Fuimaono, the son of a U.S. Army veteran, was born in Washington and spent much of his life in Arizona, where his father, Sipaisiulagi Fuimoano, retired. He has lived in Okinawa, Japan, for the last five years. Fuimaono attends Kadena High School, an American high school on the Kadena Air Base in Okinawa, a part of the Department of Defense Dependents Schools system, and lives off-base with his family.
Fuimaono earned the defensive MVP award his senior season, and was named all-district three years in a row. As a senior, he recorded 94 tackles, 21.0 tackles for loss, 7.0 sacks and one forced fumble.
"We are excited about the potential we see in Siulagisipai," head coach Justin Wilcox said in a release, once Fuimaono's signing became official. "His film is good, and he is a big, strong athlete that we think will help us on the defensive line. He had a chance to visit Cal this spring, and we knew after meeting him that he would be a terrific fit at Cal both academically and athletically."
Enrolled in four Advanced Placement classes, Fuimaono holds a 3.45 grade point average.
Fuimaono joins a defensive line that didn't have arguably its biggest gun this spring, in James Looney, and that is still a work in progress as the Bears switch from a 4-3 to a 3-4, with a few more wrinkles beyond that, according to outside linebackers coach Tony Tuioti.
A big, rangy, powerful and long defensive athlete like Fuimaono gives the Bears position flexibility, between nose tackle and defensive end, which gives Cal more options when it comes to mixing him in on both odd and even fronts. He also potentially gives the Bears precisely what they lack on the current roster -- a true 3-4 nose tackle.
This spring, Tuioti coached the defensive line, as well as outside linebackers, in tandem with defensive line coach Jerry Azzinaro, who suggested the two groups meet in the same room, to function as more of a cohesive unit.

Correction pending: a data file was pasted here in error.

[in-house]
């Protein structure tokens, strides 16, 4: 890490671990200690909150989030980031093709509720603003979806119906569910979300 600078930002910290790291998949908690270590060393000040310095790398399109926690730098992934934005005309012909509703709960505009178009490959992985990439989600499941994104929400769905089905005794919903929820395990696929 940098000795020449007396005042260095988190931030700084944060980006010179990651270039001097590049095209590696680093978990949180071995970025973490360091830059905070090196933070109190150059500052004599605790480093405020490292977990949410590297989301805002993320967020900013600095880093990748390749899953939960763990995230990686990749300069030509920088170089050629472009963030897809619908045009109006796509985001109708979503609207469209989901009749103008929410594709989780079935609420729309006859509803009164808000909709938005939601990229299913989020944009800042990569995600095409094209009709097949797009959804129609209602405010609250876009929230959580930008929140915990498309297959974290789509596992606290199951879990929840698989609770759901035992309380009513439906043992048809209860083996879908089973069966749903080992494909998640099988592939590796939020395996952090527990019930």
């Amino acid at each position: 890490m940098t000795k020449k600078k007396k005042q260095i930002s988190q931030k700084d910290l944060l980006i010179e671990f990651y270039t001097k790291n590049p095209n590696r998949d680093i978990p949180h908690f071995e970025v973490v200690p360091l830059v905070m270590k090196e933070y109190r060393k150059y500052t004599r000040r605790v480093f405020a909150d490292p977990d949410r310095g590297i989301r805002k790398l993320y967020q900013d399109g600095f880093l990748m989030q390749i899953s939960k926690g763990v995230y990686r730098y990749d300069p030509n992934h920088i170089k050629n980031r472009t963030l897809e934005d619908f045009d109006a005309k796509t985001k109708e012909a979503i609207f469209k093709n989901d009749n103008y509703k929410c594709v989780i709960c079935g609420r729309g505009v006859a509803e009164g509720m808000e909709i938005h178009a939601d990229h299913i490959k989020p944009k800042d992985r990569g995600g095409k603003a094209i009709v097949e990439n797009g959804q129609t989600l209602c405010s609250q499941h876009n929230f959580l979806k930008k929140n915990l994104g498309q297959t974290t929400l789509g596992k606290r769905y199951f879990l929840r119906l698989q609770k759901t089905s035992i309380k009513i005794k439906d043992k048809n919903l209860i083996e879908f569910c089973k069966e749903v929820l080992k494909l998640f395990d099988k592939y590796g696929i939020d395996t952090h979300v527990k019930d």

"It's just a natural fit, because when we get into our four-down front, our nickel front, we're using the best pass rusher that we have within the front five, so typically, that's going to be the outside linebackers now slotting in to defensive ends," Tuioti said of the two units training together in a lengthy interview after the end of spring ball. "We're going to take our three best interior players and see which one out of the two is the best pass rusher, so we'll be either in base or we'll be in nickel front."
Fuimaono, since he's played defensive tackle in a 4-3 scheme, would easily fit as one of those two interior players bracketed by the two outside linebackers in the nickel package.
Along with playing right tackle on offense, and defensive tackle in a 4-3 scheme, Fuimaono has played the nose in a 3-4 look with a stand-up end. He has a variety of moves at the point of attack, including bull rush, rip and swim, though he does rely heavily on the bull rush, given how much bigger he is than his competition. Given that competition, though, it's impressive that he shows the variety of moves that he does, and that he can get skinny to get between the guard and center to make tackles in the backfield.
Update/Correction 5:34 p.m.: A previous version of this article stated that Fuimaono was born in American Samoa. That is incorrect. He was born in Washington. BearTerritory regrets the error.
Update 7:52 p.m.: Added quote from Cal head coach Justin Wilcox, per a release.